One morning, as usual, I went to the pool for a drink. As I lowered my head, I closed my eyes. My snout plunged into the cool liquid and I drank deeply of the filling water. Suddenly, a voice, clear and sweet as the water itself, sang out to me. “Dragon,” the feminine voice trilled. “Why do you drink of this water?”
I lifted my head and opened my eyes. Sitting on a rock at the edge of the pool, was a young girl. She was draped in a white gown that flowed gracefully around her slender body. Her shining chestnut hair was sleek and straight and hung about her like a curtain. A wreath of ivy, every bit as green as her emerald-like eyes, encircled the crown of her head. Small white blossoms dotted the foliage. My heart jumped within my armored breast. Not because of her innocent beauty, but because she was human. Another thinking being, one with whom I could converse. “Who, pray tell, asks this question of me?” I winced inwardly at the sound of my own voice. Harsh and rough, yet slithering and snakelike, I had not heard it in ever so long. After raving about my plight for the first several days of my imprisonment, I had vowed to never speak again. There was no need to. That is, until now.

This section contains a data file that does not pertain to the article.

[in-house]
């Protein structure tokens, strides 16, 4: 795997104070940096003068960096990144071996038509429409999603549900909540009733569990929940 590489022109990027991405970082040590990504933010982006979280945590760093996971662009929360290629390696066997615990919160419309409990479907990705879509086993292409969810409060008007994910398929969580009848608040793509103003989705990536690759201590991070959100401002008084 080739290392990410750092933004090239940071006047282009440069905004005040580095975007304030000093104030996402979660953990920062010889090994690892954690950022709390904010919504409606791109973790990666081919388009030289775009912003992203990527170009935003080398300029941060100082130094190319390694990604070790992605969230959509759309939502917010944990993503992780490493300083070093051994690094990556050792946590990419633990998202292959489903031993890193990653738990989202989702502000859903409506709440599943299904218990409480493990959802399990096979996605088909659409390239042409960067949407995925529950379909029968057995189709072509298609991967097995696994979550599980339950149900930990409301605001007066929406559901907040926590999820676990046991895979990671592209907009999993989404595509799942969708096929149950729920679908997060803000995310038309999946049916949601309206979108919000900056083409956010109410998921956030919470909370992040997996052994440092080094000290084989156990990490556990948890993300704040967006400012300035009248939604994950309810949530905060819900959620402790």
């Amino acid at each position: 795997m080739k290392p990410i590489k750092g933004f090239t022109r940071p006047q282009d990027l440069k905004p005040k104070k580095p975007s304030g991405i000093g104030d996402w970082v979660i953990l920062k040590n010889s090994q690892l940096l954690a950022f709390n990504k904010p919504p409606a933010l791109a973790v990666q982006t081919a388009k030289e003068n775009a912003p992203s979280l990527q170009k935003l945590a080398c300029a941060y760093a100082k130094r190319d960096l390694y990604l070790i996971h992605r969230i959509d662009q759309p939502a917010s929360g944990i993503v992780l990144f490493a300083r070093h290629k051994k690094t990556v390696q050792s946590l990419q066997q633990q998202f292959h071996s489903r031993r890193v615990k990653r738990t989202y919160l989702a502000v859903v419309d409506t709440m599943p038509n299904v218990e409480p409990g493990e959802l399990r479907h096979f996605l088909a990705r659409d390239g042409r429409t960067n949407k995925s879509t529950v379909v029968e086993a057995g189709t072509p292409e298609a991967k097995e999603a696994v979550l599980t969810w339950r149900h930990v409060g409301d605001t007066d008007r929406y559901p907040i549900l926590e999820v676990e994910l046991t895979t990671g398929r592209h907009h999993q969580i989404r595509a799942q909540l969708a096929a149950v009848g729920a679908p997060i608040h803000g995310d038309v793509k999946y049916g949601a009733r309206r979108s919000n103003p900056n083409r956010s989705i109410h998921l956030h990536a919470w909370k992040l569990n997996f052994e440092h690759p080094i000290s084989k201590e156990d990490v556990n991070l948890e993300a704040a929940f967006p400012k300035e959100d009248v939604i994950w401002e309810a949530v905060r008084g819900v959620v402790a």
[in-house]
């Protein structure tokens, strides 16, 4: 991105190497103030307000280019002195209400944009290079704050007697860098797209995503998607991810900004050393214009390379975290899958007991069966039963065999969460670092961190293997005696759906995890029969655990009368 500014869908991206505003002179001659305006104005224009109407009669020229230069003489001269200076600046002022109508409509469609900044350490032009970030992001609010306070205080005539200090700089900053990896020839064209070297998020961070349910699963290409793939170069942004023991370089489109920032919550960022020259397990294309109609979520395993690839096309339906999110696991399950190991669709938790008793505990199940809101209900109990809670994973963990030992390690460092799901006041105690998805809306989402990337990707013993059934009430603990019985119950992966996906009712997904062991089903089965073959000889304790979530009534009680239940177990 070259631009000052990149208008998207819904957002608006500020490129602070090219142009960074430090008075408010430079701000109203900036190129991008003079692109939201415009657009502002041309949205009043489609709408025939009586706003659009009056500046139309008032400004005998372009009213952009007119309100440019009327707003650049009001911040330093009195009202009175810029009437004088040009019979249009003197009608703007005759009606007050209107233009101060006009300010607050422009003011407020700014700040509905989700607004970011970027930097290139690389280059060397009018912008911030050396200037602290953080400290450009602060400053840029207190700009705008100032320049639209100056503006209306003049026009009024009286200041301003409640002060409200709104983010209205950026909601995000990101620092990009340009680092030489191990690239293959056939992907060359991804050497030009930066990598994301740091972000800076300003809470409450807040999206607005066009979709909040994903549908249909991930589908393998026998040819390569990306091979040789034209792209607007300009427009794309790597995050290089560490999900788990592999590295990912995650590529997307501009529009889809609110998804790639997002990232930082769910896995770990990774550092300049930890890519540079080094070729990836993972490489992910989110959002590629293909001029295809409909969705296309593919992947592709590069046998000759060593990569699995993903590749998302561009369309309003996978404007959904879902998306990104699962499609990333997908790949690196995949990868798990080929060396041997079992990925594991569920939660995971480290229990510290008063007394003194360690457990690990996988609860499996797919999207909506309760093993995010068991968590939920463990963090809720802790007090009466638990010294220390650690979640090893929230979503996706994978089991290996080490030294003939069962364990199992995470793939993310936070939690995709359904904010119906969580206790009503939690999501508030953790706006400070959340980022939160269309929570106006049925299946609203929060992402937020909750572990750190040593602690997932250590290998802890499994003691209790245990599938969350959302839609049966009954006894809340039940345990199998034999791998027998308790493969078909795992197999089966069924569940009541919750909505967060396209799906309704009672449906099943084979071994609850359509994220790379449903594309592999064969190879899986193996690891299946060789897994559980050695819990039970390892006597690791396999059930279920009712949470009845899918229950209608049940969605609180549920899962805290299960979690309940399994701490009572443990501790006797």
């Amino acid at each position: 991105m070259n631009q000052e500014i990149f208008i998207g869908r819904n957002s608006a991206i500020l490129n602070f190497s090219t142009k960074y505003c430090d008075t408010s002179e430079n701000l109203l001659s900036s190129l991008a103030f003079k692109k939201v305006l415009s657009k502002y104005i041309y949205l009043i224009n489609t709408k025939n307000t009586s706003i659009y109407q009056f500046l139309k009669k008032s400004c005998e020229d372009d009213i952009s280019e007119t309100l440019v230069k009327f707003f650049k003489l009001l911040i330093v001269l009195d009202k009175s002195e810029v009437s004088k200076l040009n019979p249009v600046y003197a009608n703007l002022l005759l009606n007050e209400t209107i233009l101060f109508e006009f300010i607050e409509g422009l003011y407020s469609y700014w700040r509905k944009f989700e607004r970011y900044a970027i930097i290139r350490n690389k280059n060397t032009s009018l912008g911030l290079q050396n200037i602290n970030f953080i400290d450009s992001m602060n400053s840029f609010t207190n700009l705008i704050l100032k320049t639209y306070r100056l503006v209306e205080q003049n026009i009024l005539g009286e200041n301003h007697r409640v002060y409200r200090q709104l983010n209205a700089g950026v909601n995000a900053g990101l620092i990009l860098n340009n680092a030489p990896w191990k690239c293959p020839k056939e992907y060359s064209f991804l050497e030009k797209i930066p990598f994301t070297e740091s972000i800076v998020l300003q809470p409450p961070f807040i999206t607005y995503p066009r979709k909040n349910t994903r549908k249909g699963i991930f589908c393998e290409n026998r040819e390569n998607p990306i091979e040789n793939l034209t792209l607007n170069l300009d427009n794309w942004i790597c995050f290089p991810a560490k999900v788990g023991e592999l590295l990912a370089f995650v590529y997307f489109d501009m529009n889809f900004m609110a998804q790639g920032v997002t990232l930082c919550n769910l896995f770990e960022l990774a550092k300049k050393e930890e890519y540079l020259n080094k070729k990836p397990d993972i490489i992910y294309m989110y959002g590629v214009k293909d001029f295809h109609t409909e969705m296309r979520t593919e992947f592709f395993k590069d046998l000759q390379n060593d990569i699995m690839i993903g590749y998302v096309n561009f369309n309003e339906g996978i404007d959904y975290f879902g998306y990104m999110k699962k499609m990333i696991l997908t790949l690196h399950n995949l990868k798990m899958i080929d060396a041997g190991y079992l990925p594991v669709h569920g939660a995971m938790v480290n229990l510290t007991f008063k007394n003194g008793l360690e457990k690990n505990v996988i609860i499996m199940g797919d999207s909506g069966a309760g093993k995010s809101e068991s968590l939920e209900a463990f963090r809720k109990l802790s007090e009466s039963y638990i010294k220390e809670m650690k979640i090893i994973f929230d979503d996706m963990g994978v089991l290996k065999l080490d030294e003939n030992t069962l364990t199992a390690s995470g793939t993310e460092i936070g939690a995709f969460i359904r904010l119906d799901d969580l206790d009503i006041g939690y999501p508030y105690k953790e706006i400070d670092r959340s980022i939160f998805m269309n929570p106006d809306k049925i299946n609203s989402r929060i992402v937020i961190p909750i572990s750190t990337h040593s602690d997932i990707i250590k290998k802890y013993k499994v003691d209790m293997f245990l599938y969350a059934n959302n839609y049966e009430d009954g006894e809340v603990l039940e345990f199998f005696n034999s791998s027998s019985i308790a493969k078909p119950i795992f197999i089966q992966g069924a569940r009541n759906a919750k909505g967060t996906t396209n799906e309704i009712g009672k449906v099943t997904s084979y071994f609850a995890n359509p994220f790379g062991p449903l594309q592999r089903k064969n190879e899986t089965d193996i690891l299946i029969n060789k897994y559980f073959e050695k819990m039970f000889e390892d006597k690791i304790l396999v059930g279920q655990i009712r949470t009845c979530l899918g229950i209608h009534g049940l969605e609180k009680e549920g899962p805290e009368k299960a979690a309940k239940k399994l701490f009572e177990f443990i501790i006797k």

The girl smiled sweetly and dipped her bare feet into the water. She swirled them around, creating little cyclones with her toes. She gazed into my eyes, her own sparkling. “My name is of no importance. You may call me Child.”
“Very well, Child. I shall answer your question, if only for the honor of speaking with you.” I stretched out on the soft turf, folding my legs up below me. “I drink of the water, because it is my sustenance. When I drink, I am filled and do not hunger. Because of this blessing, I am not required to shed another drop of innocent blood for my own profit.”
“Another drop, my lord?”
I sighed and lay my head down on my crossed forelegs. “Yes, Child. I have shed much blood in my lifetime.”
“Your own, my lord?”
“No, Child. The blood of others; of the innocent such as yourself.”